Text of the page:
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|Title:||The development and evolution of Saccharomyces interspecific hybrids for improved, industry relevant, phenotypes|
|Author:||Bellon, Jennifer Rose|
|School/Discipline:||School of Agriculture, Food and Wine|
|Abstract:||This thesis describes a progression of experimental work from proof of concept (ie can laboratory generated interspecific yeast strains be developed for industrial application) through to realisation of the potential of novel interspecific wine yeast for improved outputs in the winery. A competitive market requires winemakers to not only be aware of production costs, but also to find market niches by differentiating their wine styles. Developing new yeast with improved fermentation traits and/or potential to produce diverse wine flavours and aromas can provide tools to the winemaker that are readily and easily utilised in the winery without any extra (or costly) processing intervention. With consumer reluctance to the acceptance of genetically modified organisms, yeast breeding remains an important technique for yeast strain development. Traditionally, yeast breeding programs have centred around mating between different Saccharomyces cerevisiae yeast strains. Incorporating a higher level of genomic diversity into a Saccharomyces cerevisiae wine yeast by hybridisation with other Saccharomyces species has the potential to deliver novel flavour and aroma profiles through the production of a wider range of yeast-derived, flavour-active metabolites. This research reports on the development of laboratory-generated yeast interspecific hybrids created by natural breeding techniques. Initially, interspecific hybrids between species most closely related to S. cerevisiae were assessed. Grape juice fermentation by hybrids from crosses between a commercial S. cerevisiae wine yeast and either Saccharomyces paradoxus or Saccharomyces kudriavzevii showed that the hybrids had robust fermentation properties and produced wines with different concentrations of aromatic products relative to the commercial wine yeast parent. Progeny from crosses utilising a more divergent species (Saccharomyces mikatae) were fermentation competent and could deliver wines with novel flavours and aromas, including flavour compounds more commonly associated with non- Saccharomyces species. Next, a targeted approach to determine whether hybrids could be generated with a predictable phenotype that could address an explicit problematic fermentation trait was used. Elevated volatile acidity levels when producing dessert wines from highsugar juices pose a challenge to winemakers. Hybrids from a mating with a S. cerevisiae wine yeast and Saccharomyces uvarum (a species previously reported to produce wines with low concentrations of acetic acid) displayed the desired targeted phenotypes; strong fermentation properties in high-sugar juice and wines with low volatile acidity. Subsequent experiments indicated that the hybrids were less robust in grape juice than their S. cerevisiae wine yeast parent. With this in mind, it was decided to attempt to increase fitness of one S. cerevisiae x S. uvarum hybrid by an adaptive evolution approach in grape juice. To avoid the problem of selecting end-point collateral mutations that shape phenotypes in addition to that which is targeted, isolates were progressively screened from the evolving population. An evolved isolate with loss of S. uvarum Chromosome 14 (the overriding chromosomal alteration) but no other detectable changes in karyotype demonstrated that loss of S. uvarum Chromosome 14 alone conferred increased fitness. Fermentation kinetics showed that the evolved strain had an increased fermentation performance relative to the original hybrid and retained the desirable fermentation trait of the parent: wines with low volatile acidity. This research establishes that Saccharomyces interspecific hybridisation can deliver tools to the winemaking industry in the realm of wine style differentiation through the formation of novel yeast volatile fermentation metabolite profiles, and improved yeast fermentation properties. In addition, adopting an evolutionary approach in a fermentative context can deliver increased fitness to a wine yeast interspecific hybrid.|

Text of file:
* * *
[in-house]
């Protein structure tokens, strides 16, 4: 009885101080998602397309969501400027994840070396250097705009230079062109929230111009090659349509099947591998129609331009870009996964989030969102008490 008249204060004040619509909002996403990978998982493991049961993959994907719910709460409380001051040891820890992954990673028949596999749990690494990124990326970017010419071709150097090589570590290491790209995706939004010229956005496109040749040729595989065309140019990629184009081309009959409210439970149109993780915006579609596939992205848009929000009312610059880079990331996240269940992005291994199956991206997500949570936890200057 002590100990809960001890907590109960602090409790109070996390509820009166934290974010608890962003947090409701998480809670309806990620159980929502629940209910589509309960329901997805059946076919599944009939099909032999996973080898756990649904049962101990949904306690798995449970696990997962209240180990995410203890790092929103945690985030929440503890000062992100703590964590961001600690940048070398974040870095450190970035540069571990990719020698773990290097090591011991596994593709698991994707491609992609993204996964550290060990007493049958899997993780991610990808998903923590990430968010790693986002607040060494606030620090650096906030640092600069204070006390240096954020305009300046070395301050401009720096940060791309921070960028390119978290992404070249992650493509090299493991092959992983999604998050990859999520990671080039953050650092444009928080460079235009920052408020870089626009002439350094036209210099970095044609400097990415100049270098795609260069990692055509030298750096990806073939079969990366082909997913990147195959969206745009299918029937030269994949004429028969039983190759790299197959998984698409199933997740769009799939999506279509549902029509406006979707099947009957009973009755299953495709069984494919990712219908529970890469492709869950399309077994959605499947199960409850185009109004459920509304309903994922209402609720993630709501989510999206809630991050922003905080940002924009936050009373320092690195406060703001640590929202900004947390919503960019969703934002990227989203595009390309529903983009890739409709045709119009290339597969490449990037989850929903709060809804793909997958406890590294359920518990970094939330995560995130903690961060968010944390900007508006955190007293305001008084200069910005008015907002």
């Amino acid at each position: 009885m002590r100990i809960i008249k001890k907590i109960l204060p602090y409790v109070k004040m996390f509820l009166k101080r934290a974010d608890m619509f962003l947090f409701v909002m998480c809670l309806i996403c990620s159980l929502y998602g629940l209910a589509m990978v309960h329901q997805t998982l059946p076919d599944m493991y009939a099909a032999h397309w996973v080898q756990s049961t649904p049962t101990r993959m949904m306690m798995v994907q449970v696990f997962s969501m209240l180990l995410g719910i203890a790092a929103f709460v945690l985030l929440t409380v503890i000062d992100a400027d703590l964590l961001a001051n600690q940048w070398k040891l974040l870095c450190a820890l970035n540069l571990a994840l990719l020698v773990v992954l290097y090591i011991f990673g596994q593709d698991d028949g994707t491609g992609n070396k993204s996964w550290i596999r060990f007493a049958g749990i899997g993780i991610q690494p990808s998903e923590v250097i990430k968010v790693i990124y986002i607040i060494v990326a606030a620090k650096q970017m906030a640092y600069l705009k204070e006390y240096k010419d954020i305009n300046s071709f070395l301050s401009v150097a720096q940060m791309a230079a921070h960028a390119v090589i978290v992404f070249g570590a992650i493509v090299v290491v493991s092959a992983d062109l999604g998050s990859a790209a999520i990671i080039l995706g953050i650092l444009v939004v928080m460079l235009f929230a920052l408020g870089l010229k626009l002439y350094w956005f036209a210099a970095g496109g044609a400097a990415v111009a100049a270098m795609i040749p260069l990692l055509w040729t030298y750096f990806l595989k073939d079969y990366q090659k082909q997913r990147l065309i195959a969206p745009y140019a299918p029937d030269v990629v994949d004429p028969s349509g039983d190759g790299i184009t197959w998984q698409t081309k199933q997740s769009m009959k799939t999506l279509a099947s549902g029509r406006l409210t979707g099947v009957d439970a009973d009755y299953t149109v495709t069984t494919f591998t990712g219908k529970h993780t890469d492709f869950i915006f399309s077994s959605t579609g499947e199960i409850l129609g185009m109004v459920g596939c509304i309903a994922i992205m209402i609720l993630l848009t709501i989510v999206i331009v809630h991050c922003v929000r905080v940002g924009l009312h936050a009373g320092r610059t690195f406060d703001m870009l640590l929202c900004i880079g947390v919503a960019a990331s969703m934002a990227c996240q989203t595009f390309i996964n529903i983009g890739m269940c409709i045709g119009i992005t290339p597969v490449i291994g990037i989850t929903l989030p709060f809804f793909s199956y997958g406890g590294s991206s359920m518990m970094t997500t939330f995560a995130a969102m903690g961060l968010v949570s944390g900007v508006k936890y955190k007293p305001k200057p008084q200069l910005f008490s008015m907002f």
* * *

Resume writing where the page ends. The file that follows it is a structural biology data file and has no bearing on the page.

|Advisor:||Ford, Christopher M.|
Borneman, Anthony R.
Chambers, Paul J.
|Dissertation Note:||Thesis (Ph.D.) -- University of Adelaide, School of Agriculture, Food and Wine, 2018|
|Keywords:||Saccaromyces interspecific hybrids|
novel yeast fermentation metabolite profiles
increased fermentation fitness
|Provenance:||This electronic version is made publicly available by the University of Adelaide in accordance with its open access policy for student theses. Copyright in this thesis remains with the author. This thesis may incorporate third party material which has been used by the author pursuant to Fair Dealing exceptions. If you are the owner of any included third party copyright material you wish to be removed from this electronic version, please complete the take down form located at: http://www.adelaide.edu.au/legals|
|Appears in Collections:||Research Theses|
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